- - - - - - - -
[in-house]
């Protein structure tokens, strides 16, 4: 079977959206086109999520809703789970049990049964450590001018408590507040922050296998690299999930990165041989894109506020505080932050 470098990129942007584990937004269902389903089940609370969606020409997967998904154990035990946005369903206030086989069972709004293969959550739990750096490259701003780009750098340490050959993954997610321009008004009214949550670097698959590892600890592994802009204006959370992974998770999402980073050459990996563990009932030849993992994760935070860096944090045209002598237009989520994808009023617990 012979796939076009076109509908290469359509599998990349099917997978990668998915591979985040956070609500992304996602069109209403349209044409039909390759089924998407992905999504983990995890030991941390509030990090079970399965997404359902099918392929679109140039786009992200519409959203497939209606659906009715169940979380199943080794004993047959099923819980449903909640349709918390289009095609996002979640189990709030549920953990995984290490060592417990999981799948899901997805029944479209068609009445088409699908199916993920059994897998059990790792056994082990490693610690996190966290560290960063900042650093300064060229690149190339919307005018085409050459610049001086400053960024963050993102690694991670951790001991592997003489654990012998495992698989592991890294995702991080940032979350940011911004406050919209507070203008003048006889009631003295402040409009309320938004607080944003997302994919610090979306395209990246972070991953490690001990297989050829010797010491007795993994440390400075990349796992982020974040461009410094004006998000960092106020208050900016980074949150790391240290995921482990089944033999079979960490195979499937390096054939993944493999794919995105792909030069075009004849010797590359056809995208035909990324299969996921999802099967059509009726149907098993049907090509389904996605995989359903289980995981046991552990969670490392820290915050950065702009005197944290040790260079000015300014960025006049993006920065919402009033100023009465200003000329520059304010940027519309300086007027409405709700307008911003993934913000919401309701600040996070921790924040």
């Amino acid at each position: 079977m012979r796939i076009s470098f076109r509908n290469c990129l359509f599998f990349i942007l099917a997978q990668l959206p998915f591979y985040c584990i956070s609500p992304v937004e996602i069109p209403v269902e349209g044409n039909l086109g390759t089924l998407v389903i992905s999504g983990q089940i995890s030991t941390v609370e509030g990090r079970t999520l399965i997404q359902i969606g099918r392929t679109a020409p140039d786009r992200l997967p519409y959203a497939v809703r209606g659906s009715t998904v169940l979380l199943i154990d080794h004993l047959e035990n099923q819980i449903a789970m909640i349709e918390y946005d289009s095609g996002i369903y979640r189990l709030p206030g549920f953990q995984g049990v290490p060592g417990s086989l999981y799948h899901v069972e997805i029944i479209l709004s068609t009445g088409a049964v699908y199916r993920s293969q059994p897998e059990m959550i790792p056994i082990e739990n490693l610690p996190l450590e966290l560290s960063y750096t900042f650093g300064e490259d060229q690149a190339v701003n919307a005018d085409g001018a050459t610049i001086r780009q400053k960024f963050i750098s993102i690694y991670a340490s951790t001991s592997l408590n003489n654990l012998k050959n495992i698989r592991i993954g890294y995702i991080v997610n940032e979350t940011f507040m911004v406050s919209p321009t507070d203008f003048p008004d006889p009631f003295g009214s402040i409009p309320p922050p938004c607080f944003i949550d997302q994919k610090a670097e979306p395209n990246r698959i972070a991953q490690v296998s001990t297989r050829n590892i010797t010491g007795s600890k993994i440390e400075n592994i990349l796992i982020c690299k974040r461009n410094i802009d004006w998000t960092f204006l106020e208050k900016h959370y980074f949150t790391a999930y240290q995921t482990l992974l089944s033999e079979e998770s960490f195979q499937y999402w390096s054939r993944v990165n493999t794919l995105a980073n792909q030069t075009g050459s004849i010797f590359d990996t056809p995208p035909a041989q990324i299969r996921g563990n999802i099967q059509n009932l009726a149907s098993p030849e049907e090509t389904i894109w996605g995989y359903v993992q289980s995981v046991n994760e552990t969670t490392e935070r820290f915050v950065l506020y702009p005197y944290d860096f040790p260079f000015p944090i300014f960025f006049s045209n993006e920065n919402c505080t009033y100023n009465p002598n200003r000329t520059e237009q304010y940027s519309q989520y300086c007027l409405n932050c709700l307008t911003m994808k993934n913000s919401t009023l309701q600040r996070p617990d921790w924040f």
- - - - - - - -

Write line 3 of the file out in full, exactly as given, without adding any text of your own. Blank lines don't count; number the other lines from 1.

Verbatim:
């Amino acid at each position: 079977m012979r796939i076009s470098f076109r509908n290469c990129l359509f599998f990349i942007l099917a997978q990668l959206p998915f591979y985040c584990i956070s609500p992304v937004e996602i069109p209403v269902e349209g044409n039909l086109g390759t089924l998407v389903i992905s999504g983990q089940i995890s030991t941390v609370e509030g990090r079970t999520l399965i997404q359902i969606g099918r392929t679109a020409p140039d786009r992200l997967p519409y959203a497939v809703r209606g659906s009715t998904v169940l979380l199943i154990d080794h004993l047959e035990n099923q819980i449903a789970m909640i349709e918390y946005d289009s095609g996002i369903y979640r189990l709030p206030g549920f953990q995984g049990v290490p060592g417990s086989l999981y799948h899901v069972e997805i029944i479209l709004s068609t009445g088409a049964v699908y199916r993920s293969q059994p897998e059990m959550i790792p056994i082990e739990n490693l610690p996190l450590e966290l560290s960063y750096t900042f650093g300064e490259d060229q690149a190339v701003n919307a005018d085409g001018a050459t610049i001086r780009q400053k960024f963050i750098s993102i690694y991670a340490s951790t001991s592997l408590n003489n654990l012998k050959n495992i698989r592991i993954g890294y995702i991080v997610n940032e979350t940011f507040m911004v406050s919209p321009t507070d203008f003048p008004d006889p009631f003295g009214s402040i409009p309320p922050p938004c607080f944003i949550d997302q994919k610090a670097e979306p395209n990246r698959i972070a991953q490690v296998s001990t297989r050829n590892i010797t010491g007795s600890k993994i440390e400075n592994i990349l796992i982020c690299k974040r461009n410094i802009d004006w998000t960092f204006l106020e208050k900016h959370y980074f949150t790391a999930y240290q995921t482990l992974l089944s033999e079979e998770s960490f195979q499937y999402w390096s054939r993944v990165n493999t794919l995105a980073n792909q030069t075009g050459s004849i010797f590359d990996t056809p995208p035909a041989q990324i299969r996921g563990n999802i099967q059509n009932l009726a149907s098993p030849e049907e090509t389904i894109w996605g995989y359903v993992q289980s995981v046991n994760e552990t969670t490392e935070r820290f915050v950065l506020y702009p005197y944290d860096f040790p260079f000015p944090i300014f960025f006049s045209n993006e920065n919402c505080t009033y100023n009465p002598n200003r000329t520059e237009q304010y940027s519309q989520y300086c007027l409405n932050c709700l307008t911003m994808k993934n913000s919401t009023l309701q600040r996070p617990d921790w924040f």